A FORMER detective has been jailed for nine months for trawling Scotland Yard’s criminal database for information on friends and family members.

Sundar Banerjee, of Straight Road, Old Windsor, used three Metropolitan Police Service (MPS) systems to do carry out more than 230 searches for his own ends between 2009 and 2013 and was jailed at the Old Bailey on Friday, October 30.

The 33-year-old was found guilty at the same court on Wednesday, September 16, of five counts of computer misuse under Section 1(1) of the Computer Misuse Act 1990. He had been charged with, and denied, 11 counts and was acquitted of six.

During the trial, the Old Bailey heard how Banerjee even searched for his own surname and the personalised number plate of his Citroen.

When caught he told bosses: “I don’t know why I’ve searched my own car and for what end, I was stupid.”

Banerjee later claimed he used his login details to instruct other officers how to use the criminal database for searches.

During sentencing, the judge, Recorder Brendan Finucane QC, told him the offences involved such ‘serious breaches of trust’ that only an immediate prison sentence was appropriate.

Mr Finucane said: “These offences show a disregard for the rules that were in place to protect sensitive information about members of the public by the very organisation that had the responsibility to do exactly that.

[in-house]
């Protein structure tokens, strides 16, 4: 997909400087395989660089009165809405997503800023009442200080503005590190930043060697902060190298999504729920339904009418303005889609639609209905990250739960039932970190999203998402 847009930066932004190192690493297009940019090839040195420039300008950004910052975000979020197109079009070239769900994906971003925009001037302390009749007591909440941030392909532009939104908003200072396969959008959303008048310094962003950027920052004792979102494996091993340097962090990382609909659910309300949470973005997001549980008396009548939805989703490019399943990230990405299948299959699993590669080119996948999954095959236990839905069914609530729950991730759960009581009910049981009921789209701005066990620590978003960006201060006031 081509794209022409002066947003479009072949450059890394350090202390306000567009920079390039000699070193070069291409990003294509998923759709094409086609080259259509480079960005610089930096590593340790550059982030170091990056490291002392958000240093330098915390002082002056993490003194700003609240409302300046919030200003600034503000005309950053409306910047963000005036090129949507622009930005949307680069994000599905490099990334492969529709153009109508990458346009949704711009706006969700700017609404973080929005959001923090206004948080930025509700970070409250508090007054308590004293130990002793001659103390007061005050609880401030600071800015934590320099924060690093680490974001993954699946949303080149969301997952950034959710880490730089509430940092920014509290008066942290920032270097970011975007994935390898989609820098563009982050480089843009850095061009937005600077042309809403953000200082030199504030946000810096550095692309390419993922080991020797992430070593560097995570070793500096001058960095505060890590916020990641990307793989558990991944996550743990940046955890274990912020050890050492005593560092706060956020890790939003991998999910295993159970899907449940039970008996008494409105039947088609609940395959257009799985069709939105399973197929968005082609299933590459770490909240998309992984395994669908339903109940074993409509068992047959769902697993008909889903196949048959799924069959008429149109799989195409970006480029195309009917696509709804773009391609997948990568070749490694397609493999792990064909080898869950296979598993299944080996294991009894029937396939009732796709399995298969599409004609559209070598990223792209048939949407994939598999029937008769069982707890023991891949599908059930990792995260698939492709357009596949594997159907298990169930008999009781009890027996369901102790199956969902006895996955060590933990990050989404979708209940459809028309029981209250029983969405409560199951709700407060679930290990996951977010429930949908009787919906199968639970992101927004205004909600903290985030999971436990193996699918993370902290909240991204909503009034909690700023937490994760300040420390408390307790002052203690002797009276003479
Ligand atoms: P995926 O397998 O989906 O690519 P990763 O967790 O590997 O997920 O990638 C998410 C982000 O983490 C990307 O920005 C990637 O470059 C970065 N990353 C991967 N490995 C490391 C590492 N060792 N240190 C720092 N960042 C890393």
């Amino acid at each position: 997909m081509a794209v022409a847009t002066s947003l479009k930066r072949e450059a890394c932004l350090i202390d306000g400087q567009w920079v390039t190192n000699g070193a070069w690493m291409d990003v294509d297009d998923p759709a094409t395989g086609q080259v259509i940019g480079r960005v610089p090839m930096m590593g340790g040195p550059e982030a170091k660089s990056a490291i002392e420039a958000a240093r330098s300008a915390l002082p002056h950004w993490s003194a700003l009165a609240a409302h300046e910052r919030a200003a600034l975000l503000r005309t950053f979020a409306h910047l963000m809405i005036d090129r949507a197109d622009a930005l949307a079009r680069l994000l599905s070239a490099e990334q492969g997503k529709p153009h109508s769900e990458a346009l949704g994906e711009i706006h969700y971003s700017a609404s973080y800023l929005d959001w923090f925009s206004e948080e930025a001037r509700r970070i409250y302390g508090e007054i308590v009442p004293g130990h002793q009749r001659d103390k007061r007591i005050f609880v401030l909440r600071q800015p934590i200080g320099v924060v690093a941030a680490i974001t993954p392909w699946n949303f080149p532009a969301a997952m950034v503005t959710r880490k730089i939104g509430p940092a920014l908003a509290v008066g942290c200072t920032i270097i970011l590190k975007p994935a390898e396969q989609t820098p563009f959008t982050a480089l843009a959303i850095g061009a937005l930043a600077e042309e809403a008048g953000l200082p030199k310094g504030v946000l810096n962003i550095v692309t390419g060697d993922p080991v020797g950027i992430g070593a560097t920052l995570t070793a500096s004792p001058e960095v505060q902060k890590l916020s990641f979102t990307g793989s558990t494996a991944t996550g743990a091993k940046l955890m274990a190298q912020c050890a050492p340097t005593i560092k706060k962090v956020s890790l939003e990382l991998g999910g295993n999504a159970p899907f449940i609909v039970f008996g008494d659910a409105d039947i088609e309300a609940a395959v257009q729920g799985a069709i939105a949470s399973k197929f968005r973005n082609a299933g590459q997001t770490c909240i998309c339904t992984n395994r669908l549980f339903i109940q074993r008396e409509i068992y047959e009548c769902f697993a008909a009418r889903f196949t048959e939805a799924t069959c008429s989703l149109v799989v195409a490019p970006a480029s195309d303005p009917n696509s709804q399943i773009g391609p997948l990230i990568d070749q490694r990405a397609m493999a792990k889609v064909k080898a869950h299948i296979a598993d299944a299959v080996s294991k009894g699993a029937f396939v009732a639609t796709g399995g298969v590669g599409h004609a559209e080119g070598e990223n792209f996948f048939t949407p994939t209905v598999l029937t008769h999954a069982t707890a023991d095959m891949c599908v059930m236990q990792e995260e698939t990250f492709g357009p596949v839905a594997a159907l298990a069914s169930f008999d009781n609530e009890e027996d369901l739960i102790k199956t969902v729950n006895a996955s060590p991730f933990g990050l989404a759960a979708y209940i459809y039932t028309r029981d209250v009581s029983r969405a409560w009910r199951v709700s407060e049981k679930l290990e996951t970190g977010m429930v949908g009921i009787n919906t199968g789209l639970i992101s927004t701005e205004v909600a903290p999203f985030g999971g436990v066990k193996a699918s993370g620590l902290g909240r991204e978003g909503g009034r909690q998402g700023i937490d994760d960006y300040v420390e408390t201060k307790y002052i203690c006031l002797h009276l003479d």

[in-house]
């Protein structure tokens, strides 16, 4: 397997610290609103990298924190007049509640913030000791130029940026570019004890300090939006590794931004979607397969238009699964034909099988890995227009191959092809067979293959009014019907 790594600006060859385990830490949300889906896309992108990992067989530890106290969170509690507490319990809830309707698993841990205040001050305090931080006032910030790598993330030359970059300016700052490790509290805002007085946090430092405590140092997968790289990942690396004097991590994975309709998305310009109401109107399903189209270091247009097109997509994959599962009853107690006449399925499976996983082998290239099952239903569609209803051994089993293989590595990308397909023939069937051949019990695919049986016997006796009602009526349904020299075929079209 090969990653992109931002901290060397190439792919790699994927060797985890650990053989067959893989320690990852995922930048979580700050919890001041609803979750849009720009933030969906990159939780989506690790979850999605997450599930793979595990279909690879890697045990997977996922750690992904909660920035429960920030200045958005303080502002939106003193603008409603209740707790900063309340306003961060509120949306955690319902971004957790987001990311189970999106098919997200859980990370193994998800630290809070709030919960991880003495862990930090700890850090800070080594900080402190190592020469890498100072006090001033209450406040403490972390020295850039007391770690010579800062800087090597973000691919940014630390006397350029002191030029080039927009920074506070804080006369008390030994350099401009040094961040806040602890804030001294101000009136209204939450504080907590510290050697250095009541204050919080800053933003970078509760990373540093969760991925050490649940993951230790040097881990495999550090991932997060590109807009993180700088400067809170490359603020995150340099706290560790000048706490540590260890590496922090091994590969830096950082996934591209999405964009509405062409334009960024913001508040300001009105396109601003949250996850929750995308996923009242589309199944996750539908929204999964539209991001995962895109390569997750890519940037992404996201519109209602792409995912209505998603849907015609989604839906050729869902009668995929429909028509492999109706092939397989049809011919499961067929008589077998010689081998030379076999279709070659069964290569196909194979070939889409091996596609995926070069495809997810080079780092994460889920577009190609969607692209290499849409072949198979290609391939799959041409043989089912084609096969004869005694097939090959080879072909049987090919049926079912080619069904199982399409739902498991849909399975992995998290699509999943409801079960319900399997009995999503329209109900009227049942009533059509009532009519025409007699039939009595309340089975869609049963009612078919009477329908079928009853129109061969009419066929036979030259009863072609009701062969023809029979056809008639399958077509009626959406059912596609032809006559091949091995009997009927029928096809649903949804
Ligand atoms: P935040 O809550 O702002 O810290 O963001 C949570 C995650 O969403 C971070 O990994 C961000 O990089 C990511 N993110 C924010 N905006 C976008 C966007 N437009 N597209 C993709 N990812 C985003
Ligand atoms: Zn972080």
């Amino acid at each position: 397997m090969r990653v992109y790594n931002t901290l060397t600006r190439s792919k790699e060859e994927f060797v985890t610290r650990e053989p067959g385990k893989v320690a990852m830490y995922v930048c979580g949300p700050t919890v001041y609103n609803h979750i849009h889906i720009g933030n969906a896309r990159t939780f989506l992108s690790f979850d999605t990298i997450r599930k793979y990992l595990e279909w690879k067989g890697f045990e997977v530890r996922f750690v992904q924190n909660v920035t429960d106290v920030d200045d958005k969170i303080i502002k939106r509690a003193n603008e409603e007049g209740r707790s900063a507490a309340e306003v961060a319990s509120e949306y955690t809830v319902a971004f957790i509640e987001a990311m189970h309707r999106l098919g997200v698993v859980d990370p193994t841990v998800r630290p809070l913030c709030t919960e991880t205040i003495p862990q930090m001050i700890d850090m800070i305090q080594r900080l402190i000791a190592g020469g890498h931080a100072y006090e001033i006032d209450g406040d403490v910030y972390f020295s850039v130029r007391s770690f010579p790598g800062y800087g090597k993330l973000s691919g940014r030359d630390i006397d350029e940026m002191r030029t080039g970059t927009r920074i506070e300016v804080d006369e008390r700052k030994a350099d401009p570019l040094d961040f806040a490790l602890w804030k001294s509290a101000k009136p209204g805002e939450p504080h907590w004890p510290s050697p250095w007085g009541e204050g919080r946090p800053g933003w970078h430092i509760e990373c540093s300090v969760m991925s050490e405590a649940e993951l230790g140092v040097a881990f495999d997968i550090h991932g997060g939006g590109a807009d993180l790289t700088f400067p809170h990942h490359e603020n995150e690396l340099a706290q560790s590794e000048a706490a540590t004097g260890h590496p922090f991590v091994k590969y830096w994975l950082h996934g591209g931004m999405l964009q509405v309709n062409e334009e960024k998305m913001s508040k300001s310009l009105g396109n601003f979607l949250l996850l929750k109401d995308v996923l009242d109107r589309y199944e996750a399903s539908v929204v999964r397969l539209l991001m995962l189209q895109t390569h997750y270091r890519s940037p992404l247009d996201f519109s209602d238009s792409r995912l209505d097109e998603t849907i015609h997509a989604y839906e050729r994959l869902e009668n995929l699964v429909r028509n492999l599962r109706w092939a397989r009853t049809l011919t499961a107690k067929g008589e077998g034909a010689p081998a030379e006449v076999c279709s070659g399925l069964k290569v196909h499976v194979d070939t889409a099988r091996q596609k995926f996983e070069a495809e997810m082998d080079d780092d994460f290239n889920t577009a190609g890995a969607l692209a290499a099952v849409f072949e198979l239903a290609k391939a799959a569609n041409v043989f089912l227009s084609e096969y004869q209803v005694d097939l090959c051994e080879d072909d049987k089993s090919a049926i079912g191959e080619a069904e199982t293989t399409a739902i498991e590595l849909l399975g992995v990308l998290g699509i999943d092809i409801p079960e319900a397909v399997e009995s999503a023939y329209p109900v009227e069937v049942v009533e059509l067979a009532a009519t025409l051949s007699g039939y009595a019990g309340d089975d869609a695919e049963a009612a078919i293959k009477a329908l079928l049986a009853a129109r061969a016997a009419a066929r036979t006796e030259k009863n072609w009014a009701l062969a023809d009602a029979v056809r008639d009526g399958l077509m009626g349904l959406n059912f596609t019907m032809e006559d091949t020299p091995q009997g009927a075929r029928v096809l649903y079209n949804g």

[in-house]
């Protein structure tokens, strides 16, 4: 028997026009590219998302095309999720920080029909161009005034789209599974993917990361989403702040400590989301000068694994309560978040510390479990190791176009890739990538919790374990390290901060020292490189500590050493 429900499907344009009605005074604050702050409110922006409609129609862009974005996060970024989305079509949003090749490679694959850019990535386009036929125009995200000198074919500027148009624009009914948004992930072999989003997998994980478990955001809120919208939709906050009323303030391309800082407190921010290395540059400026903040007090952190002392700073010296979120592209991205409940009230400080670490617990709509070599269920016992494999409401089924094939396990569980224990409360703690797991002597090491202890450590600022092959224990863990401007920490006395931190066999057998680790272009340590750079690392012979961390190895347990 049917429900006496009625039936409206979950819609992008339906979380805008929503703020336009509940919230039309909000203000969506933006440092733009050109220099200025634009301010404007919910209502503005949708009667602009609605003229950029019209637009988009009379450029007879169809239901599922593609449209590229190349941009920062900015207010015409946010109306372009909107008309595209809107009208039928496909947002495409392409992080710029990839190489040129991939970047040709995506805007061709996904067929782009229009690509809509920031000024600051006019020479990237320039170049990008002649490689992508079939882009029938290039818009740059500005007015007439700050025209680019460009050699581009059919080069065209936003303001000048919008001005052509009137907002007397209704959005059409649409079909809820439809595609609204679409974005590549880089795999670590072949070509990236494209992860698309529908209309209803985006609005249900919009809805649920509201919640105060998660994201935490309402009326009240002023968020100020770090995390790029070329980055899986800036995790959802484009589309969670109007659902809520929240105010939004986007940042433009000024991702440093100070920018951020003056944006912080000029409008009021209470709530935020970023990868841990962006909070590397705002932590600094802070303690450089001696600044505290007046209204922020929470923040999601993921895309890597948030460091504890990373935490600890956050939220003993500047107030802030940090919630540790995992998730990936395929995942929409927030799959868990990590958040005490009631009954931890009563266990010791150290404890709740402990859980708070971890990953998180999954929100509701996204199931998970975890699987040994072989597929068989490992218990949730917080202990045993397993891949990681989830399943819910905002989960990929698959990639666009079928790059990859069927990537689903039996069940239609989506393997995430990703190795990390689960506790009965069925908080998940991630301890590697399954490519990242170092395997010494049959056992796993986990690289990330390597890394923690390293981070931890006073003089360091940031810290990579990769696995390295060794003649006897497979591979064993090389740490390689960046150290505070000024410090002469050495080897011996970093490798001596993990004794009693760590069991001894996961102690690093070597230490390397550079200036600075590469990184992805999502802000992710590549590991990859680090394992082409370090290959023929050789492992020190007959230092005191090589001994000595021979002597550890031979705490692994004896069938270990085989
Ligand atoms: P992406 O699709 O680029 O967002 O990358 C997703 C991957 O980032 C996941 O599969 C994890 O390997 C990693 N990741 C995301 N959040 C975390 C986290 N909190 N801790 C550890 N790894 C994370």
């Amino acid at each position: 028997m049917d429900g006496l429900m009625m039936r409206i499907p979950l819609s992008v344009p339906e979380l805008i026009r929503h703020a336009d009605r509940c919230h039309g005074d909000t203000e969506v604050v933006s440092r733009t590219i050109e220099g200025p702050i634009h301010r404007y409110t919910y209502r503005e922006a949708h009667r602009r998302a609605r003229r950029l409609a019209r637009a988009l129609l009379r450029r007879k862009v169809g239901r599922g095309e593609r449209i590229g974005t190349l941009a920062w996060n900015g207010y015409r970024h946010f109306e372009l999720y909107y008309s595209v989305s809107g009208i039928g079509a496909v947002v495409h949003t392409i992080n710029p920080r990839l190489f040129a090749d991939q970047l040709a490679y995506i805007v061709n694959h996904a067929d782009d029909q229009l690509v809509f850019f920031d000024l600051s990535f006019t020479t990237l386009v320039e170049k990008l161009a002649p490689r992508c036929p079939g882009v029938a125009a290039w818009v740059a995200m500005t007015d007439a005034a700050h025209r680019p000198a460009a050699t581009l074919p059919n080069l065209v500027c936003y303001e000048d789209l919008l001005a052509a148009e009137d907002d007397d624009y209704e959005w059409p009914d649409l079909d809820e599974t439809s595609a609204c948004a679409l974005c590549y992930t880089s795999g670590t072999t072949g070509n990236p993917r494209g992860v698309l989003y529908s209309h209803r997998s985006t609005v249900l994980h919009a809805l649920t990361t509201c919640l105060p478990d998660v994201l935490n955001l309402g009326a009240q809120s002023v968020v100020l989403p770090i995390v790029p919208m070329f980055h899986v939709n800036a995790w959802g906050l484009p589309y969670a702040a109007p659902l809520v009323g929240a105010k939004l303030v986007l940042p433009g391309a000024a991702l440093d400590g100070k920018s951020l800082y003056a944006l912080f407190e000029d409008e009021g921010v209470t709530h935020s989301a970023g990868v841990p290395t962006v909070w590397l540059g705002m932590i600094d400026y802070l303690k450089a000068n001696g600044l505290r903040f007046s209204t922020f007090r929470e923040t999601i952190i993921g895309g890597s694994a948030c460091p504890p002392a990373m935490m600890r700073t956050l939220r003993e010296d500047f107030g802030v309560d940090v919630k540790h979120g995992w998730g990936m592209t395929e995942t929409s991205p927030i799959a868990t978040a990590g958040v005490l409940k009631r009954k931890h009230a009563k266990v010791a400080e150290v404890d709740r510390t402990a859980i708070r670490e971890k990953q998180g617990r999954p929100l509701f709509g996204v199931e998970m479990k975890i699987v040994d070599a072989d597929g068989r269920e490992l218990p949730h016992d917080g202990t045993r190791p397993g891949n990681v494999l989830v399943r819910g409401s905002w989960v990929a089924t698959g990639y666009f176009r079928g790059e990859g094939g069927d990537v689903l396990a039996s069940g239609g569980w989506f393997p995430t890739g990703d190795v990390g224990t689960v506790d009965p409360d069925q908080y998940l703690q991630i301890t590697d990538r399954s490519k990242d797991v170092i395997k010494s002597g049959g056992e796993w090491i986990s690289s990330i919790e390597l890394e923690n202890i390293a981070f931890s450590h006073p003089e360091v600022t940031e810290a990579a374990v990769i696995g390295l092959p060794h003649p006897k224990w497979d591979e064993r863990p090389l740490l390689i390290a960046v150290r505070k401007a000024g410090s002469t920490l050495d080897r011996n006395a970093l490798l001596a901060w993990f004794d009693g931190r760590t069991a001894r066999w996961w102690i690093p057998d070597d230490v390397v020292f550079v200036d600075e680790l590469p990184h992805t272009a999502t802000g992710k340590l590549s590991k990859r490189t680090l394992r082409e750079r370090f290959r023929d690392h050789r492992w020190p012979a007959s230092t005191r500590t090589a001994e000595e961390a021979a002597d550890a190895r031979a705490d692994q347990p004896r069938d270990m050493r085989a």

“You abused your position of trust, not only in relation to your employers, but also the public.

“The effect of such offences undermines public confidence in the security of confidential information kept by the organisation with a duty to protect it.”

Banerjee had been dismissed from the MPS without notice a week before the sentencing on Friday, October 23, following a special case hearing. He had been a detective constable attached to the Specialist Crime & Operations Directorate.

The officer faced allegations his conduct amounted to a breach of the standards of professional behaviour.

The chair of the panel overseeing the hearing found the allegations proven as gross misconduct leading to Banerjee’s dismissal.

After the sentencing, chief superintendent Matt Gardner, Directorate of Professional Standards at the MPS, said: “We set the highest standards for our officers and staff. Banerjee’s actions are wholly unacceptable.”